In our editorial series, Studio Visits, we explore varying creative processes by connecting with artists of all types. Since its founding, LCD’s intention has been to support and nurture contemporary arts and independent creators with unique points of view. This series focuses on the personality behind these individually developed processes, by examining the people and passions behind the work.
Here we talk to Raina Lee, Los Angeles-based artist, writer, and founder of her eponymous line of experimental ceramics, Raina Lee Ceramics. Raina explores with glazed works that are layered and unexpected, creating eccentric textures that bring charm to any space. The designer’s incredible creations are on display in her treehouse showroom in Los Angeles, as featured in New York Times Style Magazine. Get to know more about Raina’s creative process, inspirations, and more in our latest Studio Visit, and find pieces from her collection at LCD here.
Find Raina @rainajlee
Photographed by @tianamariecombes
LCD: Tell us what you do!
Raina Lee: I’m an artist and writer. I work in ceramics mostly, but have a past in making print zines and technology writing.
Tell us about a place you have lived that has impacted your work. How have you found that the culture of this place has infiltrated its way into your creative processes and outlook?
I grew up by the ocean, in the ‘burbs. There was a lot of space and nature, and I spent time by the water. I never realized how it impacted the way I look at color and space until I moved to the cities. There is an openness to how I view things and my creative practice. I also think it’s being back in California that encourages a sense of possibility. There’s more space for thinking and ideas here than in New York.
How do you exercise your creativity within your daily routine?
I try to write Morning Pages, three pages of stream of consciousness or just anything writing first thing in the morning. It can be any writing– what I’m feeling, a laundry list of to-do’s, or a thought I had a few days ago. The exercise comes from The Artist’s Way, an incredible creative workbook. Morning Pages help clear the brain cobwebs or help realize a direction I hadn’t thought of before.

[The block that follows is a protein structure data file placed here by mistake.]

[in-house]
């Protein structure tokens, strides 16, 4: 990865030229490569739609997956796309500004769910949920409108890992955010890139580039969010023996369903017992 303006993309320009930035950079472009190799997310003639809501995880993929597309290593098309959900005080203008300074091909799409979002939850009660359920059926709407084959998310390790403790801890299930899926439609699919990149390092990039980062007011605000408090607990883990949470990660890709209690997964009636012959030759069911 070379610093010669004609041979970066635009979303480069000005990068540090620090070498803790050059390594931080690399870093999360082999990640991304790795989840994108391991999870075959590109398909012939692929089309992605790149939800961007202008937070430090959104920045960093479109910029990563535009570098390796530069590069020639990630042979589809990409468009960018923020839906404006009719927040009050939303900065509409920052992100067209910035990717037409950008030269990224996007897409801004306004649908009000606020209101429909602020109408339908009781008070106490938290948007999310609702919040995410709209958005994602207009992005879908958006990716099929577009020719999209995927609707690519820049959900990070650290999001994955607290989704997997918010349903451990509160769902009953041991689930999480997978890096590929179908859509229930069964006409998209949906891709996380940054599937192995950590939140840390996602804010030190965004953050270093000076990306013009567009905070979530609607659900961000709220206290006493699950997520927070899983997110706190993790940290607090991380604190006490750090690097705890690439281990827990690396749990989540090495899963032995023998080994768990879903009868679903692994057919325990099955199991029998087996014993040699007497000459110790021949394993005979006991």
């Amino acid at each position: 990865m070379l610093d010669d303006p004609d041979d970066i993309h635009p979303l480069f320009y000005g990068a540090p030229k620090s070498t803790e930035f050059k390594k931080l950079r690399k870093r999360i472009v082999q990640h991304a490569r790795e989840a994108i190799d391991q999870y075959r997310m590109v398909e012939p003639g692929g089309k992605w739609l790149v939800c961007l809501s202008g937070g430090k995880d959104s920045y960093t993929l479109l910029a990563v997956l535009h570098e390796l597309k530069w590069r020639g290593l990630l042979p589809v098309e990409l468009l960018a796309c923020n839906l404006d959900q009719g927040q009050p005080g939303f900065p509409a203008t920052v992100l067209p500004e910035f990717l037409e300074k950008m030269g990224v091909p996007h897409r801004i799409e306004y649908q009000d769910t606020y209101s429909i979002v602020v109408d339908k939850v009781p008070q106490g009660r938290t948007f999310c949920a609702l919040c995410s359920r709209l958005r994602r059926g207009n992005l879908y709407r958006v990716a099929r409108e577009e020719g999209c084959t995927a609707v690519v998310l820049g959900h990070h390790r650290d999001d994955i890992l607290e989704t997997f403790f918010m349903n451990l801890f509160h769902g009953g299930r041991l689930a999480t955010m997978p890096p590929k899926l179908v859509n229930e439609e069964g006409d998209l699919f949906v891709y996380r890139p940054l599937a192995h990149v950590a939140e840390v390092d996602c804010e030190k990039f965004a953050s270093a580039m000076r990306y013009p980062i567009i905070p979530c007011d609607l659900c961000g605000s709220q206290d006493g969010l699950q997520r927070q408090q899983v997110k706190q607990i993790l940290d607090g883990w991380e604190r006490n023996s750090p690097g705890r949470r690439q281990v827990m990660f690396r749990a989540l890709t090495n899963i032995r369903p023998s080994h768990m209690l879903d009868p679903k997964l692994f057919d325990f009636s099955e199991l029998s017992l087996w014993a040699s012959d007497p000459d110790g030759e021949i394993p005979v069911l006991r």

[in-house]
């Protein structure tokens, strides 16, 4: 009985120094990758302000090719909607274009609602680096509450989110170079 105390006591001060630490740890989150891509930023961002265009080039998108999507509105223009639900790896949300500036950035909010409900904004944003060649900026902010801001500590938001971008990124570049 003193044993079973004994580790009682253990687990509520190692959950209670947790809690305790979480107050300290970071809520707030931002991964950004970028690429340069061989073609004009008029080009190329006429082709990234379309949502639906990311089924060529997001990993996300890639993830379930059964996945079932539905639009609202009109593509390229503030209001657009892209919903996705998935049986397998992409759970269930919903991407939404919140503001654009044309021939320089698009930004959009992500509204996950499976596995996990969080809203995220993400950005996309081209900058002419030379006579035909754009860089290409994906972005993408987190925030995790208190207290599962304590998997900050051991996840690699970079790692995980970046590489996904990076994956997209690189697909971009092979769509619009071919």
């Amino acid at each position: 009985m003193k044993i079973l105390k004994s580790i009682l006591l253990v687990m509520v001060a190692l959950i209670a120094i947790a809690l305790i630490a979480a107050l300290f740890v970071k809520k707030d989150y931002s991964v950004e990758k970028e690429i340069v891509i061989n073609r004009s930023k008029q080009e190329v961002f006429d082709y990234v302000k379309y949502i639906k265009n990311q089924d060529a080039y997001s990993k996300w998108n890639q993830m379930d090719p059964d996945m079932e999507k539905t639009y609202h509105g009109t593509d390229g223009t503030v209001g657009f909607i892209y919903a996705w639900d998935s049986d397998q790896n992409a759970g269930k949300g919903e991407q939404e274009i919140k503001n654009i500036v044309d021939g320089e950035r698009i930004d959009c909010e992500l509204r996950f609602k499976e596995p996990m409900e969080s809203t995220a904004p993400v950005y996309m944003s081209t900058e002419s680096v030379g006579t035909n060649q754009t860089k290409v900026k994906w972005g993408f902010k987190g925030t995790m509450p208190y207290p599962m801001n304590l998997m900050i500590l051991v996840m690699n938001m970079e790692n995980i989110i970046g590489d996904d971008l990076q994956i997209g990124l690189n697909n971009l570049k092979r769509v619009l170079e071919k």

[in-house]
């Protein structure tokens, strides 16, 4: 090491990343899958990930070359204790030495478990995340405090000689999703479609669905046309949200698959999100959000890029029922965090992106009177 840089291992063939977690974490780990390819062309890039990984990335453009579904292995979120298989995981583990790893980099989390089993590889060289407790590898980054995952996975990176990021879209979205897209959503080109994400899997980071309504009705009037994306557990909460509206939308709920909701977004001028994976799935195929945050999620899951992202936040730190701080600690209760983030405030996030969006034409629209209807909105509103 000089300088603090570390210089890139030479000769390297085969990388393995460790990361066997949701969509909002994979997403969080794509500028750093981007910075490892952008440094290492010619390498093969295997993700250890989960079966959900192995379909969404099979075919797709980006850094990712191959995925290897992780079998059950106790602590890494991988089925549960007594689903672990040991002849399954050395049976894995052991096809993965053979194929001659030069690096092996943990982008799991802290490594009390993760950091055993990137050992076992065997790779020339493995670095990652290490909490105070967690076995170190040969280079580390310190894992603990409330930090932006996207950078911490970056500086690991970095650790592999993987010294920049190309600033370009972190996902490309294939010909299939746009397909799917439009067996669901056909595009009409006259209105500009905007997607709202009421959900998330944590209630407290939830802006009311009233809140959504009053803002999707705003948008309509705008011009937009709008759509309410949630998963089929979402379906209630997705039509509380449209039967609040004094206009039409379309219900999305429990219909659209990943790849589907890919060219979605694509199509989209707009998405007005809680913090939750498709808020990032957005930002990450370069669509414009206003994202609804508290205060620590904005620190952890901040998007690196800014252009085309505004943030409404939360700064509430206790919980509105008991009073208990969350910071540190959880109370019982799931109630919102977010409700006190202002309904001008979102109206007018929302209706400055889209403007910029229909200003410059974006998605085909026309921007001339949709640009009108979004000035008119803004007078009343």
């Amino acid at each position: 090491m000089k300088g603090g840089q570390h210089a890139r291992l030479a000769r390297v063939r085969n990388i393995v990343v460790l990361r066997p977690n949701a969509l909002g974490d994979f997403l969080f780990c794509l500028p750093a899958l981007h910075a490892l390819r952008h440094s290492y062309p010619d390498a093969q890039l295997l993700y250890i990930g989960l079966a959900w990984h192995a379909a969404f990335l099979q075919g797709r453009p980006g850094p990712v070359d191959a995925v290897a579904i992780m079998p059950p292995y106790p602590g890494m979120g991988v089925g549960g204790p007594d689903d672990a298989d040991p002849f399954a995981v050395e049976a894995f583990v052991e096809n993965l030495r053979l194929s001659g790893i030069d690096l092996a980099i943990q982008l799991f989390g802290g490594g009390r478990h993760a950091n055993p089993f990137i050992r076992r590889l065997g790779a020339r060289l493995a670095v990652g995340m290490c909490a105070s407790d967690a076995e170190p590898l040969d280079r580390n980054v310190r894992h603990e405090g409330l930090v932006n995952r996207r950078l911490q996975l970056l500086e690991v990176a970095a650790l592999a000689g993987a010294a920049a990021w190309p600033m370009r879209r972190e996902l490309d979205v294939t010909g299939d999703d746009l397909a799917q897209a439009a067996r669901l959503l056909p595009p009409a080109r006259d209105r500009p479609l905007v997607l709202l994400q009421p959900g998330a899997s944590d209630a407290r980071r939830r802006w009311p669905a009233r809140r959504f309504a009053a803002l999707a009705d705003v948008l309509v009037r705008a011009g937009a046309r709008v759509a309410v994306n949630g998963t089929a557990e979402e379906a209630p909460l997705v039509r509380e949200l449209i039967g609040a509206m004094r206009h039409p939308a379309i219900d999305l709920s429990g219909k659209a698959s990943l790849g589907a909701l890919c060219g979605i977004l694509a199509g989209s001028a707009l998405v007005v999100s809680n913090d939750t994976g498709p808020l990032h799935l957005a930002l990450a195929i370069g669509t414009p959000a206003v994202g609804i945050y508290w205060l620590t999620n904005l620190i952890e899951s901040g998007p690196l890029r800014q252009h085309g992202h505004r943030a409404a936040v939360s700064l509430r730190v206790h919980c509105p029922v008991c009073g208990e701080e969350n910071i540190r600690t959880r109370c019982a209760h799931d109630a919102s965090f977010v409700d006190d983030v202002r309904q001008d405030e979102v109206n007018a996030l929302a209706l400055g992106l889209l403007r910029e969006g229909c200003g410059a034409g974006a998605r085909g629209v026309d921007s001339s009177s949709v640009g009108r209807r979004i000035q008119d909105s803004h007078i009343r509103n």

Name a few things that inspire your creative decisions.
I am driven by curiosity, to see what will happen, and if something would be interesting to do. I also make decisions based on how my body responds to the work– my gut never lies! I was recently listening to the piece on Laurie Anderson on “The Daily” New York Times about her incredibly creative life. My favorite part was the five questions she asks to decide if a piece is working: Is it complicated enough? Is it simple enough? Is it crazy enough? Is it beautiful enough? Is it stupid enough?
How does it feel to see your work realized?
I feel relief! The best is when your final product is even better than you imagined. Half the time it’s different than what I expect. With ceramics I’ve learned to work with that and know it can lead to other creative possibilities.
What’s your favorite part of being an independent creative?
Setting your own hours, midday napping, and time for yoga.
Do you have any other outlets or mediums for creativity that you seek?
I have so many hobbies and interests, too many to name! Cooking and baking is another form of creative “making,” and it’s my fun stress relief activity. Yoga is another creative outlet. I practice 5-7 days a week.
Where do you feel most productive?
When I’m making, whether it’s ceramics, writing, or cooking. I guess I’m like a shark– I have to keep on moving.
There are so many! But I’ll just say Jim Jarmusch the filmmaker.
Recreating my childhood home with psychedelic ceramic versions of Chinese antiques and 90s furniture.
Favorite place in the world?
My very wide couch during midday napping.
An outfit that you would be happy to have on repeat?
Pleats Please pants and a vintage grey sweatshirt. It’s my dressy sweatsuit.
LCD stands for Lust, Covet, Desire… what are you currently LCD’ing?
The brown and black checkered plaid Mara Hoffman pleated pants and oversized matching jacket! And anything Julia Heuer.